Mature T cells are constantly recirculating between peripheral lymphoid organs and the bloodstream until they encounter their specific antigen. To ensure that T cells respond to foreign antigens from invading pathogens and simultaneously tolerate self-antigens, T cells have to be educated during thymic development. In the thymus, positive and negative selection processes define the assembled T cell repertoire that only T cell receptors with a weak affinity for self-antigenic peptides bound to the major histocompatibility complex (MHC) are selected. The development and selection of T cells is provided by thymic epithelial cells (TECs) divided in cortical TECs responsible for positive selection and medullary TECs (mTECs) crucial for negative selection [48]. Therefore, mTEC maturation is a critical step in thymic selection, which is regulated by activation of the NF-κB signaling pathway via the TNF receptor superfamily members CD40, receptor activator of NF-κB (RANK), and lymphotoxin β receptor (LTβR) [49][50][51]. Studies on TRAF6 knockout mice, an essential mediator in NF-κB activation that displays E3 ligase activity, have been accompanied with the expression of fewer tissue-specific antigens and compromised mTEC development, leading to an autoimmune phenotype [52]. Moreover, TRAF6 deficiency results in a reduced expression of the autoimmune regulator (AIRE), which is pivotal for negative selection mediating the expression of many tissue-restricted self-antigens. AIRE consists of two plant homeodomains (PHDs), in which PHD1 is speculated to have E3 ligase activity [53]. In the last twenty years, numerous functions of AIRE have been described. Due to its nuclear localization, it binds chromatin and histones and is involved in gene transcription. Furthermore, it is able to enhance alternative mRNA splicing. Altogether, this enables AIRE to regulate the expression of tissue-specific antigens in the mTECs mandatory for negative selection [54].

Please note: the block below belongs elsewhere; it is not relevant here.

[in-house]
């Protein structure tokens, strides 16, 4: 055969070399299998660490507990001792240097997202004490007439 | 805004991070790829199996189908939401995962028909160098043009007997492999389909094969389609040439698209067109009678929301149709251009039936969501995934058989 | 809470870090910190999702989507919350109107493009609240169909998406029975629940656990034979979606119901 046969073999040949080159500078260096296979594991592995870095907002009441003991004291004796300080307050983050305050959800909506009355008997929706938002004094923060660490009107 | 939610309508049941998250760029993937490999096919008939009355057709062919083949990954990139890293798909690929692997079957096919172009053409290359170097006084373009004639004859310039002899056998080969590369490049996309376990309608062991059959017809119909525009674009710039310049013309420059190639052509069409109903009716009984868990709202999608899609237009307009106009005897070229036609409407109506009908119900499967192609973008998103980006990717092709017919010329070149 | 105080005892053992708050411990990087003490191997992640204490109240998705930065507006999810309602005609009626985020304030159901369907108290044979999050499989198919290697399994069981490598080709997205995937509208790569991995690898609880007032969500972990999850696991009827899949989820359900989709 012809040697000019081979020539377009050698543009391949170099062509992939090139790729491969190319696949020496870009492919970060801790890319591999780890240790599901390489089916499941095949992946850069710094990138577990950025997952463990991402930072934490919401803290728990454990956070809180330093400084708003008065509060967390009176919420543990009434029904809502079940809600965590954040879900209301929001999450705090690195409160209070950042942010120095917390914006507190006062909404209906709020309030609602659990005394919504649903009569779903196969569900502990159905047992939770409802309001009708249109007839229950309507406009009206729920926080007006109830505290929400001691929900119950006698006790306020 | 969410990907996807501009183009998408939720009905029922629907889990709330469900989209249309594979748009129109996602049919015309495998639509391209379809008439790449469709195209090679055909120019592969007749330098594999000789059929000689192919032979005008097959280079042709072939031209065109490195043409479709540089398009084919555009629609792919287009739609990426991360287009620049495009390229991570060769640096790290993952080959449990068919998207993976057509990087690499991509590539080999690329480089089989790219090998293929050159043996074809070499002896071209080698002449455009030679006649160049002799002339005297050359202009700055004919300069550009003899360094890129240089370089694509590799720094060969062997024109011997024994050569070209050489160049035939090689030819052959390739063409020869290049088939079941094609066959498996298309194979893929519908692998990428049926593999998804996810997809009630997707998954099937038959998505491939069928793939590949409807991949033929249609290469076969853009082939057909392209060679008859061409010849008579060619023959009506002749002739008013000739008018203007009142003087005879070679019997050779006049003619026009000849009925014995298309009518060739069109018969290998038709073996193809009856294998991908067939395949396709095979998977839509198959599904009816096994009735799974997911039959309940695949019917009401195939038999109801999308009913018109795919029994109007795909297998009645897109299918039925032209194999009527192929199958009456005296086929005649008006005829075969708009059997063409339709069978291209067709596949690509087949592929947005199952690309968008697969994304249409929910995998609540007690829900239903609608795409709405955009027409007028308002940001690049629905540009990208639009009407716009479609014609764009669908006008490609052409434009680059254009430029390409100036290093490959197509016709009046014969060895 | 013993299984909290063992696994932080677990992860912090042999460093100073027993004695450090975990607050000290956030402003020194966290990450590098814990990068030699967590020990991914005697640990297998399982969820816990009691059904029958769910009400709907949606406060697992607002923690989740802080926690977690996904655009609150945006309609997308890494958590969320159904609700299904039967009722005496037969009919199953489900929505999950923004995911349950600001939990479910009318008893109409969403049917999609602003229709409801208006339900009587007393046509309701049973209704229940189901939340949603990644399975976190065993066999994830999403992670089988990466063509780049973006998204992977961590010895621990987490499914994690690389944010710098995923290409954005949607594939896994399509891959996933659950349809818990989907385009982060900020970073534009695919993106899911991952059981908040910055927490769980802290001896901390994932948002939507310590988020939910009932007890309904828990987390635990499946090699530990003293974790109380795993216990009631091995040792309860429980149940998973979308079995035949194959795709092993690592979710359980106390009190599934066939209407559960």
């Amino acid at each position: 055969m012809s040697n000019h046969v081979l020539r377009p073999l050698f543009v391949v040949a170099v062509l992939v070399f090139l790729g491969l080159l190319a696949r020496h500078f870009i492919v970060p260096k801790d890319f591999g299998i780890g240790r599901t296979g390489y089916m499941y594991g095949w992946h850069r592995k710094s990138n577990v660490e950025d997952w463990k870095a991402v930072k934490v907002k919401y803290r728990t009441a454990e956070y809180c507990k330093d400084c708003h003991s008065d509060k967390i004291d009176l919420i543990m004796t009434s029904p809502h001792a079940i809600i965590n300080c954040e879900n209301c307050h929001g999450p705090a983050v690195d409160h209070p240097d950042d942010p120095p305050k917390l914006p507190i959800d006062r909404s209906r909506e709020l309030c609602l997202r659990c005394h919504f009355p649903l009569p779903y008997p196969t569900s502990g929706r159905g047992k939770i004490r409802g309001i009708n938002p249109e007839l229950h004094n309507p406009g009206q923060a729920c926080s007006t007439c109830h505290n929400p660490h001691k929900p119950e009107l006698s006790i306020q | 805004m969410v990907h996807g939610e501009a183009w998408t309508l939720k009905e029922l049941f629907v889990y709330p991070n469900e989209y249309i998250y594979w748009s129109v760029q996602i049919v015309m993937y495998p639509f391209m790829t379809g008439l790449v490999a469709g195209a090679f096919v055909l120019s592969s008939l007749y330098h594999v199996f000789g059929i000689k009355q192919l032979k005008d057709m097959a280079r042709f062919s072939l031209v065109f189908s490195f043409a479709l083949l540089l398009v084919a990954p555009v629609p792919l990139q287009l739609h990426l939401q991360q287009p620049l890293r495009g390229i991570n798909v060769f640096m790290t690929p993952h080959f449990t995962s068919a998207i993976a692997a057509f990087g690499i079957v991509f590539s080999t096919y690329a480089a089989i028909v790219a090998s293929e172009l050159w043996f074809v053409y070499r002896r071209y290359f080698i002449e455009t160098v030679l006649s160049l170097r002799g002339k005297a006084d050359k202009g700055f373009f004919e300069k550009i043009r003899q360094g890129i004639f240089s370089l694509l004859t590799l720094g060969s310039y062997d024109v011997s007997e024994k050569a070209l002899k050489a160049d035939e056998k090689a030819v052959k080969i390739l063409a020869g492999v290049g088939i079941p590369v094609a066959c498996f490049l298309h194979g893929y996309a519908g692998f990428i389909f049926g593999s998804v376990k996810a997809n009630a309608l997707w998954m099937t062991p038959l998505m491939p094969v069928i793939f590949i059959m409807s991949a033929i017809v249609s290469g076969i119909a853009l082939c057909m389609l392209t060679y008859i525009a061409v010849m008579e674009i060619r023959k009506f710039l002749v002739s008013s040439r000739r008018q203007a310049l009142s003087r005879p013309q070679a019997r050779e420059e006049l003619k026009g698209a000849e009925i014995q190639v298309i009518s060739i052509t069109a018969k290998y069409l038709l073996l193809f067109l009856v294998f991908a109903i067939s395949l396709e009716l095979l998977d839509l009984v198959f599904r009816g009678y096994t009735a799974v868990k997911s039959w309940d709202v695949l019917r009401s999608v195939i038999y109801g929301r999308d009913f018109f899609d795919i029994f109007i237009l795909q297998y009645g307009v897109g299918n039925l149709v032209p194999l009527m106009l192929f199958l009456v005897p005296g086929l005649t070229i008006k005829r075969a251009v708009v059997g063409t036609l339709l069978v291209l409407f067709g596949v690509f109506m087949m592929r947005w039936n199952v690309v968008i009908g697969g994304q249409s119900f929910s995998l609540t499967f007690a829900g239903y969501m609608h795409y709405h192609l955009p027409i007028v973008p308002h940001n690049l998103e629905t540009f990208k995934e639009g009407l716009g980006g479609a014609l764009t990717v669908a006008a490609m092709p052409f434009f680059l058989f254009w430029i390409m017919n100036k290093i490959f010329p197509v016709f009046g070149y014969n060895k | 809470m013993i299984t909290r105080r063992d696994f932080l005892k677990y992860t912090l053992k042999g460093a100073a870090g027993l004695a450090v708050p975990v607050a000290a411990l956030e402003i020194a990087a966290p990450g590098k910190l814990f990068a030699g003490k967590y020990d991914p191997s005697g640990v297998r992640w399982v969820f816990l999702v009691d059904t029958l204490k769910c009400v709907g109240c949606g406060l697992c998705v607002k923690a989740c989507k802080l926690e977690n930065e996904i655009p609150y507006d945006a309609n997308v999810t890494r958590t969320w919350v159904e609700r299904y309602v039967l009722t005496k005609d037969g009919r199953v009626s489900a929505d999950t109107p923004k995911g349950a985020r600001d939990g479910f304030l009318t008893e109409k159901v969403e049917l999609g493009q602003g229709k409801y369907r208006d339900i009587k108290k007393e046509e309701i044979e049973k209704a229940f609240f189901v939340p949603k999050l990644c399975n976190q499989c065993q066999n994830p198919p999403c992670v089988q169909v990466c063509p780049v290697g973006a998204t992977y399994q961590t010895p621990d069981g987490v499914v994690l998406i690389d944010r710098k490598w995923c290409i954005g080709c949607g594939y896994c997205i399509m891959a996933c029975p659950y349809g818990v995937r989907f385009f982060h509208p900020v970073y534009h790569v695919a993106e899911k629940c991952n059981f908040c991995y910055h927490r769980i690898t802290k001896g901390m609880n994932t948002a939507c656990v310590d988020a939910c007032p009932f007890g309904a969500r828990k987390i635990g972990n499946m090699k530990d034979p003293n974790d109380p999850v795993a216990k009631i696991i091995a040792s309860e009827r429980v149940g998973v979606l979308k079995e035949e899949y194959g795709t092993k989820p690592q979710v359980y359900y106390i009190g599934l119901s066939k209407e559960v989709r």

In addition, the ubiquitin-like protein FAT10 contributes to negative selection. FAT 10 has been shown to be expressed in mTECs [55]. The knockout of FAT10 in mice revealed changes in the T cell repertoire of CD4 and CD8 single positive cells during thymic development, probably due to an altered peptide presentation that influences negative selection [56].
In summary, the regulation of T cell selection processes is crucial for maintaining a functional adaptive immune response. Mutations in specific E3 ligases or DUBs critically affect T cell homeostasis and often lead to alterations in immune responses that ultimately can result in autoimmune diseases and cancer, as well as complications in fighting infectious diseases.